The Ethereum Merge just dropped, now what happens?

After years of delays and speculation, the Ethereum Merge successfully dropped on Thursday September 15 at around 7:45 British Standard Time, finally transitioning the world’s largest cryptocurrency ecosystem from proof-of-work (PoW) to proof-of-stake (PoS).

With the landmark protocol upgrade, Ethereum is now over 99% more energy efficient, and the foundations been laid down to make it vastly more scalable and cheaper to operate.

The stakes were high for the US$200bn digital ecosystem.

With such a complex project being handled by hundreds of developers, one small glitch could have seen the whole ecosystem go dark.

Ultimately, there was nothing to worry about, with just a single block being missed during the whole process.

Anyone with their eyes off the news would hardly have noticed one of the biggest events in cryptocurrency history, with price action staying essentially flat and little changing in terms of transaction speeds or gas prices.

Reflecting on the event, Lars Seir Christensen, chairman of the Concordium Foundation and founder of Saxo Bank, commented: “I would not call the Merge a non-event, but the reality is that it does not change a lot. 

“Overall, I don’t see it as a major positive that will change the current negative market sentiment and there is considerable downside risk if anything goes wrong.”

Christensen reckons that any potential upside will face heavy resistance above US$2,000.

But even if little changes for investors in the short term, the same can’t be said for the miners.

Ethermine shuts up shop

While the benefits will be vast for users and developers, cryptocurrency miners are the biggest net losers in the switch to PoS.

Operated by blockchain technology firm Bitfly and once the world’s largest ETH miner, Ethermine has effectively been made redundant as of today.

Since March 2016, Ethermine mined over 12,400 Ethereum blocks and at its peak, had an account balance greater than US$22mln.

Webpage visitors are now greeted with the following message: “After seven years of intensive research & development, the mining phase of Ethereum has ended on the 15th of September 2022. 

“As of now it is no longer possible to mine Ether on the Ethereum Network using Graphic Cards (GPUs) or ASICs.

“As a consequence of this transition, the Ethermine Ethereum mining pool has switched to withdraw-only mode.”

But not all miners are powering down.

Even if their hardware is unsuitable for Bitcoin, there are many other cryptocurrencies that require miners, including Litecoin, Ethereum Classic, Ravencoin, Monero, Dogecoin and more, though their rewards pale in comparison to ETH.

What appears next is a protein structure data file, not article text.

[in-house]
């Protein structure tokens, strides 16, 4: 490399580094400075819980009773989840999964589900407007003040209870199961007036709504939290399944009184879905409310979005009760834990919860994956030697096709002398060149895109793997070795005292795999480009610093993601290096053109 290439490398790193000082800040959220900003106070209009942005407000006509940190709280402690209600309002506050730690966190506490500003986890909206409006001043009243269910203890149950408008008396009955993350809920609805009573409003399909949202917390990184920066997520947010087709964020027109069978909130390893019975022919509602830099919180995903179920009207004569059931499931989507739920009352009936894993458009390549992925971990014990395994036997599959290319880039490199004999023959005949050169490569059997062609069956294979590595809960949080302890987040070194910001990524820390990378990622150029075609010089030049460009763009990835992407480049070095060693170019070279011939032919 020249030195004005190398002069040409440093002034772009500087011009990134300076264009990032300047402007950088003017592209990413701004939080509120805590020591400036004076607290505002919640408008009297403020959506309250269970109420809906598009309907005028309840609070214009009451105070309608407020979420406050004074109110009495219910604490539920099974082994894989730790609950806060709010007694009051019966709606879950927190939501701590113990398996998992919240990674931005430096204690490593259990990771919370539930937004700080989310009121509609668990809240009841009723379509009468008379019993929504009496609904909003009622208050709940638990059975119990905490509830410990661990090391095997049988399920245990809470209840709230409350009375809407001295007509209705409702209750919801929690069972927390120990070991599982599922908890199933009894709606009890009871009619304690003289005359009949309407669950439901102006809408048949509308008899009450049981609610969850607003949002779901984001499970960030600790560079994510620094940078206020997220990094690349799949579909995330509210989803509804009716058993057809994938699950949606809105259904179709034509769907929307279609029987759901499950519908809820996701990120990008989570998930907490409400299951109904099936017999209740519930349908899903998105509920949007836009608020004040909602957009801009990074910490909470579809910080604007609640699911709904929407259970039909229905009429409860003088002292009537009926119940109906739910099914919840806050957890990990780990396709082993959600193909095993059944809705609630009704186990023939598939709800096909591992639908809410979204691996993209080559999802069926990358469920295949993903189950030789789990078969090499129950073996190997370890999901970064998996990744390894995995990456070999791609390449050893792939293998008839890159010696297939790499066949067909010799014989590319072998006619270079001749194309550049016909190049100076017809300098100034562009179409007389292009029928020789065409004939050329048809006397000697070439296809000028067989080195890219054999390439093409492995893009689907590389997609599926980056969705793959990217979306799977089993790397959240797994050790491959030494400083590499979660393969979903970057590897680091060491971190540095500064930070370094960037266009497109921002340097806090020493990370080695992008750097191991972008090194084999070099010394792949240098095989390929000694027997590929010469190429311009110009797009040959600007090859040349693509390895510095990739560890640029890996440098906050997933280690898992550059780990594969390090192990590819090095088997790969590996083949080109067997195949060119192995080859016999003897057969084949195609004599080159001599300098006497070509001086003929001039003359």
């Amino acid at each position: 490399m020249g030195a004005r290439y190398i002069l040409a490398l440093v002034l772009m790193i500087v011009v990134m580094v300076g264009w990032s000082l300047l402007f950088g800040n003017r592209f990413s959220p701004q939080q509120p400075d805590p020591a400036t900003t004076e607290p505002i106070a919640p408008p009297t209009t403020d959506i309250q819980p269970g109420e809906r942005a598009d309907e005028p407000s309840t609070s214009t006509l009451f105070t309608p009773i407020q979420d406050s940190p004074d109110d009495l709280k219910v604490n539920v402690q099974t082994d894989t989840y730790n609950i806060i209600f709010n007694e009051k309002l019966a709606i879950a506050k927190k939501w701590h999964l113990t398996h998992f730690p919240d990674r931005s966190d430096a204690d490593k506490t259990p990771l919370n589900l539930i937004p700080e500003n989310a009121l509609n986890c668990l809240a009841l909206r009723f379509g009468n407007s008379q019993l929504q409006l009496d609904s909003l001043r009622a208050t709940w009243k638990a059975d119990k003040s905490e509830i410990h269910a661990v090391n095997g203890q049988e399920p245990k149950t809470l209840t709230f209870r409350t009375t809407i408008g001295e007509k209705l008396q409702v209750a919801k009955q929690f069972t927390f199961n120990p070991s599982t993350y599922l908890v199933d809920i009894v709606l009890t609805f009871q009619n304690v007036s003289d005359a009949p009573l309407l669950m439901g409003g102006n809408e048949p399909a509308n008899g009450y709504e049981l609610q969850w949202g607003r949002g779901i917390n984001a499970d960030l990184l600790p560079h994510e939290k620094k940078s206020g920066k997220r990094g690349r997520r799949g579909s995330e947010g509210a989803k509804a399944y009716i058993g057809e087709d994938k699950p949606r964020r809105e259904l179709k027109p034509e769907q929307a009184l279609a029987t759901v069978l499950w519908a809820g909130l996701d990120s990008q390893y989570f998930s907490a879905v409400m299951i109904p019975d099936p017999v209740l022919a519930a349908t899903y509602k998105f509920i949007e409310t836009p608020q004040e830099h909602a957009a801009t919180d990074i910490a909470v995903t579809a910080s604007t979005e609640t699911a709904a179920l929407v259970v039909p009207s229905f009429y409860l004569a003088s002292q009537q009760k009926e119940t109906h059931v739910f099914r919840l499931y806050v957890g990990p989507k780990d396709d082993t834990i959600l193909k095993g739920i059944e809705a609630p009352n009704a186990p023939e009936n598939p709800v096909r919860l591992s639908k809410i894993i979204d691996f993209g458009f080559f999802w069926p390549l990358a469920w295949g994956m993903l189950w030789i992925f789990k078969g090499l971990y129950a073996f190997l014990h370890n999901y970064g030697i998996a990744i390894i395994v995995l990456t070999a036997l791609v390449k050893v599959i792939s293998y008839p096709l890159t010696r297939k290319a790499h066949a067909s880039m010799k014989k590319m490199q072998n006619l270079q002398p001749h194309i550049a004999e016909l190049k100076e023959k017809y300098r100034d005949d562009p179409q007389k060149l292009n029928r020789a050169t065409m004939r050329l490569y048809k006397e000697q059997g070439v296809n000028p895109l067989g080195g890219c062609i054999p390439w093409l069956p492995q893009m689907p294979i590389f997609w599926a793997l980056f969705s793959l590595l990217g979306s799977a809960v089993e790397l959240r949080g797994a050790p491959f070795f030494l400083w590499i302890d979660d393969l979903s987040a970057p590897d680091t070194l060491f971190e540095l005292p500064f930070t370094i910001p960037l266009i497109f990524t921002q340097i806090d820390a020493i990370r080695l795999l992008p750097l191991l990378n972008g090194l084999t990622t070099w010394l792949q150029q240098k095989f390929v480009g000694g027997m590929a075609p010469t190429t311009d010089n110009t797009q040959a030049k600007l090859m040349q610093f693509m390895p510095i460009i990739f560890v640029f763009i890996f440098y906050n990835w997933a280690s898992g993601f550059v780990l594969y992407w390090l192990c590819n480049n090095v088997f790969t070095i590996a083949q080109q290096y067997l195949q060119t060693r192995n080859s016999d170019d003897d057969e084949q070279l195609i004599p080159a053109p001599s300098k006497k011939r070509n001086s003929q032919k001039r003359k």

Over 50 million in ETH rewards were distributed to miners over the network’s PoW lifespan- that’s over US$79bn at today’s ETH prices (without taking into account ETH value at reward date).

Will the news be sold?

In the lead up to The Merge, some including myself speculated whether investors were gearing up to ‘sell the fact’ after fairly robustly buying the news in the build up.

But there has been little-to-no price action post-Merge so far.

Joel Kruger, crypto strategist at digital asset exchange LMAX Digital, believes that risk was already priced in, “which could leave the balance of risk tilted to the downside over the coming sessions”.

Everything seems to have gone as expected, with little additional headroom for buying on the news, “thereby exposing ether to some selling on the fact,” surmised Kruger.

While the operational impact of the Ethereum Merge cannot be understated, investors are likely preoccupied with more important issues.

“The reality right now, is that the Merge has been overshadowed by developments in global markets, with crypto still trading more on risk sentiment and the outlook for Fed policy than anything else.”

At the time of writing, ETH was changing hands at US$1,590, less than 3% down against the week.

New era of centralisation?

Despite the clear benefits, not all are enamoured by Etherum’s new PoS consensus method.

Sure, the environment benefits are big, as is the potential for scalability, but critics have been vocal about the dangers of centralisation

Jason Soroko, chief technology officer at cybersecurity firm Sectigo, explained: “PoS is more energy efficient than PoW, but cryptocurrencies such as bitcoin that utilise PoW do so for reasons beyond sustainability.  

“The argument for PoW is that it enables a more decentralised participation than PoS, where those who provide the highest stake amounts most likely have the greatest influence in decisions about the cryptocurrency.”

Indeed, as seen in the below chart, over 75% of all network consensus is being handled by just five pools, including some being run by large corporations such as NASDAQ-listed Coinbase and global digital asset exchange Binance.

Even the disgraced Celsius Network has a large portion of staked ETH – Source:

But it’s a slightly misleading statistic, given that each pool comprises thousands of individual delegates.

In reality, there are over 425,000 active validators contributing to Ethereum’s network consensus right now.

After The Merge: Now what happens?

The Merge was the first in a series of rhyming upgrades, with more planned for the years ahead, including The Surge, The Verge, The Purge and The Splurge.

The Surge is likely to happen next year, and in some respect, could have an even greater impact than The Merge.

We can get into the technicalities another time, but the main takeaway is that The Surge with usher in a new era of significantly faster and cheaper Ethereum transactions.

It doesn’t look like the The Merge will result in the flippening (i.e. the day ETH overtakes BTC’s market cap), but who knows, maybe The Surge will.